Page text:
Host server1 HostName server1.cyberciti.biz User nixcraft Port 4242 IdentityFile /nfs/shared/users/nixcraft/keys/server1/id_rsa
Save and close the file. To open your new SSH session to server1.cyberciti.biz by typing the following command:
$ ssh server1
Adding another host
Append the following to your ~/.ssh/config file:
Host nas01 HostName 192.168.1.100 User root IdentityFile ~/.ssh/nas01.key
You can simply type:
$ ssh nas01
Putting it all together
Here is my sample ~/.ssh/config file that explains and create, design, and evaluate different needs for remote access using ssh client:
### default for all ## Host * ForwardAgent no ForwardX11 no ForwardX11Trusted yes User nixcraft Port 22 Protocol 2 ServerAliveInterval 60 ServerAliveCountMax 30 ## override as per host ## Host server1 HostName server1.cyberciti.biz User nixcraft Port 4242 IdentityFile /nfs/shared/users/nixcraft/keys/server1/id_rsa ## Home nas server ## Host nas01 HostName 192.168.1.100 User root IdentityFile ~/.ssh/nas01.key ## Login AWS Cloud ## Host aws.apache HostName 188.8.131.52 User wwwdata IdentityFile ~/.ssh/aws.apache.key ## Login to internal lan server at 192.168.0.251 via our public uk office ssh based gateway using ## ## $ ssh uk.gw.lan ## Host uk.gw.lan uk.lan HostName 192.168.0.251 User nixcraft ProxyCommand ssh email@example.com nc %h %p 2> /dev/null ## Our Us Proxy Server ## ## Forward all local port 3128 traffic to port 3128 on the remote vps1.cyberciti.biz server ## ## $ ssh -f -N proxyus ## Host proxyus HostName vps1.cyberciti.biz User breakfree IdentityFile ~/.ssh/vps1.cyberciti.biz.key LocalForward 3128 127.0.0.1:3128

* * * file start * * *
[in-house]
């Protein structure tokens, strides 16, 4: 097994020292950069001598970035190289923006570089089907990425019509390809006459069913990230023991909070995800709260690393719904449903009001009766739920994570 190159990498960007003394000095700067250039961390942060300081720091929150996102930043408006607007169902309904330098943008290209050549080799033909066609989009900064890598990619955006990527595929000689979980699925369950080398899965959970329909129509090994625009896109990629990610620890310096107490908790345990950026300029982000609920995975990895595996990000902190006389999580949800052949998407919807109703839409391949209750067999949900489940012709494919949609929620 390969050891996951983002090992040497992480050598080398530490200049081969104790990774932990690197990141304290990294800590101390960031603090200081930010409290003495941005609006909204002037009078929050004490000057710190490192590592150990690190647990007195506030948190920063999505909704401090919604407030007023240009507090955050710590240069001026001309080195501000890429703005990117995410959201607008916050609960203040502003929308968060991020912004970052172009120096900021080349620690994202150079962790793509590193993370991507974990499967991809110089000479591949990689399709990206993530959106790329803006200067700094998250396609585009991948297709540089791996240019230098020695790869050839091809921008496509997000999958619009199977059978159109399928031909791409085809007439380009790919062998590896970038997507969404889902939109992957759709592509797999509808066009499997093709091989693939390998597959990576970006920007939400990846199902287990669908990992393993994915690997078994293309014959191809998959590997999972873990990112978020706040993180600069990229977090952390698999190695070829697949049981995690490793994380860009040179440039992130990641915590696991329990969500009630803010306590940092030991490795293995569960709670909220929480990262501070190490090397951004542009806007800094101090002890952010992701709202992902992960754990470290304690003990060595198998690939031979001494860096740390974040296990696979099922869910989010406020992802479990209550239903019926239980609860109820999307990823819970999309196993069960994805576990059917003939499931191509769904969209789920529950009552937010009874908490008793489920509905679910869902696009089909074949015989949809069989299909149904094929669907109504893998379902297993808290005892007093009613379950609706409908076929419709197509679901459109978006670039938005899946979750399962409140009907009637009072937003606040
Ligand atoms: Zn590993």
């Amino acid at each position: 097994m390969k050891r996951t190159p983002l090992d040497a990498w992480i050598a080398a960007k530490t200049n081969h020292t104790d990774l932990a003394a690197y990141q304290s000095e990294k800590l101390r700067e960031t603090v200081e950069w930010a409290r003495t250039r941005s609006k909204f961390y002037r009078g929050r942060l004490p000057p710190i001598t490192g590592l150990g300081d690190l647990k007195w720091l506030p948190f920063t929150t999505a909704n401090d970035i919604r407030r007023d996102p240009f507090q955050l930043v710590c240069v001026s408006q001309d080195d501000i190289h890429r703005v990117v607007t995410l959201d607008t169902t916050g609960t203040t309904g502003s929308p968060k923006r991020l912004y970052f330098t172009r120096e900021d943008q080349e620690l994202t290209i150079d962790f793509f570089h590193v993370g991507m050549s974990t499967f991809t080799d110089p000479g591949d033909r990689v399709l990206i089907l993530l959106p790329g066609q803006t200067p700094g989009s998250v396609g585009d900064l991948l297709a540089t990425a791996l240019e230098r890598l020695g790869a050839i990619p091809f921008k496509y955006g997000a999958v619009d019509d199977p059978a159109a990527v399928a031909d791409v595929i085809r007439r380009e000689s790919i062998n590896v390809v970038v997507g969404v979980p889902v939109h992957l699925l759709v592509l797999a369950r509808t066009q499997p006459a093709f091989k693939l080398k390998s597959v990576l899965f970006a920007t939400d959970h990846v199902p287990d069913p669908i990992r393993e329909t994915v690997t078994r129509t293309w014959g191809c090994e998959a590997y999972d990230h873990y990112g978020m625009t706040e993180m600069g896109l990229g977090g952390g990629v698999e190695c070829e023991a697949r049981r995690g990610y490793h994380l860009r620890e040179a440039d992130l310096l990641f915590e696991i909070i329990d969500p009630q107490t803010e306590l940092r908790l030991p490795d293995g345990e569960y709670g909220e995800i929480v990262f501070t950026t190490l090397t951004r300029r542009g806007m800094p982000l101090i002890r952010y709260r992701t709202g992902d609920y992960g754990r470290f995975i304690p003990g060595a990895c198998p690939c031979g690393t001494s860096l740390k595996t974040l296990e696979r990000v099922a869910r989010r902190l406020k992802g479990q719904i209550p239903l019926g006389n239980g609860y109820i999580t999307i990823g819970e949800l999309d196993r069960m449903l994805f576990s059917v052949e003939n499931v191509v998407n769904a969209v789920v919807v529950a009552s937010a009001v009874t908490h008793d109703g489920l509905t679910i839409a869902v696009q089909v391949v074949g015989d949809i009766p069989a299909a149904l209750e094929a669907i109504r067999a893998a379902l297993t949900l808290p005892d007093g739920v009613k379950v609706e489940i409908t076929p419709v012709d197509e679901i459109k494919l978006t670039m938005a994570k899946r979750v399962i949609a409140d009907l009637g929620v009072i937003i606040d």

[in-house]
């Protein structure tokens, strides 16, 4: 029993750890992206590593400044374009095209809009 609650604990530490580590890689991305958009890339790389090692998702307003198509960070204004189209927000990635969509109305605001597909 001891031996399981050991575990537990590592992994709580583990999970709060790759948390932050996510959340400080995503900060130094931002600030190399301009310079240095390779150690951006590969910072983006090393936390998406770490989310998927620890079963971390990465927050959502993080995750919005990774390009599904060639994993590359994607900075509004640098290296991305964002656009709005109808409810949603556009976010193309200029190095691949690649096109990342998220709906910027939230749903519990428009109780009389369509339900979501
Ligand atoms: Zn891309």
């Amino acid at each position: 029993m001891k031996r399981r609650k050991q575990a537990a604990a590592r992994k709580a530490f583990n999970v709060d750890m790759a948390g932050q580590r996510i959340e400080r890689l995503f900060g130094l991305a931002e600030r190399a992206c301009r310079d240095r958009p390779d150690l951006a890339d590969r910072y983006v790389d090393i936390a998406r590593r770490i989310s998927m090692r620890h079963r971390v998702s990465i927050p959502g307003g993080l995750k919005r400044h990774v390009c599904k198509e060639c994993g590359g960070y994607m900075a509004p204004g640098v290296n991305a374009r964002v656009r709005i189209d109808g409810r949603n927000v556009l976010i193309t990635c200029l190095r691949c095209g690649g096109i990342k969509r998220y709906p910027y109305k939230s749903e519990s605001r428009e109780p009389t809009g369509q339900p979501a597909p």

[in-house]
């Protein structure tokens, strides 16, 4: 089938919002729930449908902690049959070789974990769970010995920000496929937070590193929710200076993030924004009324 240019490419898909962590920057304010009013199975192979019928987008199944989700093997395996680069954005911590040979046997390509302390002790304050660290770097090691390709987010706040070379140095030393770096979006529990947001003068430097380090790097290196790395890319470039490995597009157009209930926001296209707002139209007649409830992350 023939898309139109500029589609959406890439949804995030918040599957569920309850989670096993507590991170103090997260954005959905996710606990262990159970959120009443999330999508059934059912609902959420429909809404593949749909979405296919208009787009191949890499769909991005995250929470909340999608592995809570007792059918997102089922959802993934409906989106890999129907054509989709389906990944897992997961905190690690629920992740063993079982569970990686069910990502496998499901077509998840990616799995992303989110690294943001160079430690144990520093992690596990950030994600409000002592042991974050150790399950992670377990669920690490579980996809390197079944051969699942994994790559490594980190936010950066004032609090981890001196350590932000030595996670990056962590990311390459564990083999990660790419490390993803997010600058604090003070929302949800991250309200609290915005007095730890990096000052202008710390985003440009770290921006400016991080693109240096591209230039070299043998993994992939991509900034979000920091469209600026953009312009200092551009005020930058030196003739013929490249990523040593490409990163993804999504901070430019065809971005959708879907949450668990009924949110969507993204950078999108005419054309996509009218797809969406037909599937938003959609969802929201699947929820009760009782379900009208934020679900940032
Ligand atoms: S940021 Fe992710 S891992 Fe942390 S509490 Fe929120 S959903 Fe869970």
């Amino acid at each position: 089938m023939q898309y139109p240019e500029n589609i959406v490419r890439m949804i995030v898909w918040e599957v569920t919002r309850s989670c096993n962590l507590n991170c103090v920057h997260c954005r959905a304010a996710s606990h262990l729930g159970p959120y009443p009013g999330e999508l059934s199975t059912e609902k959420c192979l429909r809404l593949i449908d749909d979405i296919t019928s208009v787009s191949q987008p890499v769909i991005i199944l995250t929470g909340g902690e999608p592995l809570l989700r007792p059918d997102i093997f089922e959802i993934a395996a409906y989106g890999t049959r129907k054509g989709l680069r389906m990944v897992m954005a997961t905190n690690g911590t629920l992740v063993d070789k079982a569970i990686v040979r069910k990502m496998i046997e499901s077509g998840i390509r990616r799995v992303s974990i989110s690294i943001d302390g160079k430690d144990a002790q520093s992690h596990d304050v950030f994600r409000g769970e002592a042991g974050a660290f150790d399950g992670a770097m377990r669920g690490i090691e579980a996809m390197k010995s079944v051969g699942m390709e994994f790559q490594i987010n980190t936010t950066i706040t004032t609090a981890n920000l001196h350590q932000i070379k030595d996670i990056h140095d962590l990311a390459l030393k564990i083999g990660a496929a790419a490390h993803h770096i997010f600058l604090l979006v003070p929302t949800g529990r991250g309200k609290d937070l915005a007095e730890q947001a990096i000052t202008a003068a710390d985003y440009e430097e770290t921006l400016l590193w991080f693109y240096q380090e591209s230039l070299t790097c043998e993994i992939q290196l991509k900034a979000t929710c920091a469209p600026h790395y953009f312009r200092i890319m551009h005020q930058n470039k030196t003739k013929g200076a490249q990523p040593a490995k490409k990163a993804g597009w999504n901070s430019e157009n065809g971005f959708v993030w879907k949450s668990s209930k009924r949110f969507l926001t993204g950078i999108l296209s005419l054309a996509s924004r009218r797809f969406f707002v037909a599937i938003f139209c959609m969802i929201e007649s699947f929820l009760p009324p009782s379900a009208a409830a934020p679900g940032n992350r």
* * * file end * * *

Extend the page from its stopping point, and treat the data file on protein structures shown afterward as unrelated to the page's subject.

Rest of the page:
Understanding ~/.ssh/config entries
- Host : Defines for which host or hosts the configuration section applies. The section ends with a new Host section or the end of the file. A single * as a pattern can be used to provide global defaults for all hosts.
- HostName : Specifies the real host name to log into. Numeric IP addresses are also permitted.
- User : Defines the username for the SSH connection.
- IdentityFile : Specifies a file from which the user’s DSA, ECDSA or DSA authentication identity is read. The default is ~/.ssh/identity for protocol version 1, and ~/.ssh/id_dsa, ~/.ssh/id_ecdsa and ~/.ssh/id_rsa for protocol version 2.
- ProxyCommand : Specifies the command to use to connect to the server. The command string extends to the end of the line, and is executed with the user’s shell. In the command string, any occurrence of %h will be substituted by the host name to connect, %p by the port, and %r by the remote user name. The command can be basically anything, and should read from its standard input and write to its standard output. This directive is useful in conjunction with nc(1) and its proxy support. For example, the following directive would connect via an HTTP proxy at 184.108.40.206: